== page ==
Tattoos in Japan, White House, Internet Archive, More: Wednesday Afternoon Buzz, June 6, 2018


Japan Times: In tattoo-taboo Japan, new website offers helping hand for those with ink. “In tattoo-taboo Japan, those who are inked-up have received a helping hand — in both English and Japanese — with the launch of a new website that offers information about tattoo-friendly hot springs and other locations nationwide. Launched last week, the Tattoo Friendly website lists more than 600 hotels, ryokan (inns), onsen (hot springs), sentō (public baths), gyms, pools and beaches across the country, rating them by how open they are to those sporting tattoos.”

PR Newswire: “White House Experience” App Launches Today – Offers First Ever Tours of White House and President’s Neighborhood (PRESS RELEASE). “The White House Historical Association is pleased announce its new free mobile application for both iOS and Android which offers, for the first time ever, virtual educational tours of the White House and surrounding President’s Neighborhood. The app features three separate tour experiences for in-person visitors and those who want to learn about the White House from afar. The app also includes a Presidential Look-Alike feature that allows users to take a selfie to find out which president or first lady they most resemble based on portraits of presidents and first ladies in the White House collection.”


Internet Archive: Internet Archive, Code for Science and Society, and California Digital Library to Partner on a Data Sharing and Preservation Pilot Project. “Research and cultural heritage institutions are facing increasing costs to provide long-term public access to historically valuable collections of scientific data, born-digital records, and other digital artifacts. With many institutions moving data to cloud services, data sharing and access costs have become more complex. As leading institutions in decentralization and data preservation, the Internet Archive (IA), Code for Science & Society (CSS) and California Digital Library (CDL) will work together on a proof-of-concept pilot project to demonstrate how decentralized technology could bolster existing institutional infrastructure and provide new tools for efficient data management and preservation.”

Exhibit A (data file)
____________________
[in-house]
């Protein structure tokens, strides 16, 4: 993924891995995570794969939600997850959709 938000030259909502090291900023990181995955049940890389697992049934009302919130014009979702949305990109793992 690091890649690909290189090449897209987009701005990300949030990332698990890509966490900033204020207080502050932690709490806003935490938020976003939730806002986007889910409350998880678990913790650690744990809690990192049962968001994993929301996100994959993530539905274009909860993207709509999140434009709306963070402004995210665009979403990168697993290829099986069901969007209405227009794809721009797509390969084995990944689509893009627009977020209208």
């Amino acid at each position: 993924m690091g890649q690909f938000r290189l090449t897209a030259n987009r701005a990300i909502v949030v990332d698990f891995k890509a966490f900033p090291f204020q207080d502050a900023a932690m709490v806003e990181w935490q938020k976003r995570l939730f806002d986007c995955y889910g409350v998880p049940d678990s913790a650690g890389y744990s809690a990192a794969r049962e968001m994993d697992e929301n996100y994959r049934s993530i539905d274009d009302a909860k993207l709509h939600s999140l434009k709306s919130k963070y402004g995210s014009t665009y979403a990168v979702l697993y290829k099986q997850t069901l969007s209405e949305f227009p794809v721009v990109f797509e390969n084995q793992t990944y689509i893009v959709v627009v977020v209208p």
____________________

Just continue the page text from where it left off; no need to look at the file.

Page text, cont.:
TechCrunch: GitLab’s high-end plans are now free for open source projects and schools. “The fact that Microsoft is buying GitHub has left a lot of developers with a deep feeling of unease and a lot of them are now looking for alternatives. One of those is GitLab and that company has decided to strike the iron while it’s hot. To attract even more developers to its platform, GitLab today announced that its premium self-hosted GitLab Ultimate plan and its hosted Gold plan are now available for free to open source projects and educational institutions.”

Engadget: Google’s Lens AI camera is now a standalone app. “Google has made good on its promise to release a standalone Lens app in the Play Store. The feature is already integrated on most Android phones, and the app doesn’t come with any new features, so really it just serves as a quick launch for the platform. It’s only available on devices with Marshmallow and above, and already many users are reporting that it’s not working properly on some devices, but hey, it’s Lens.”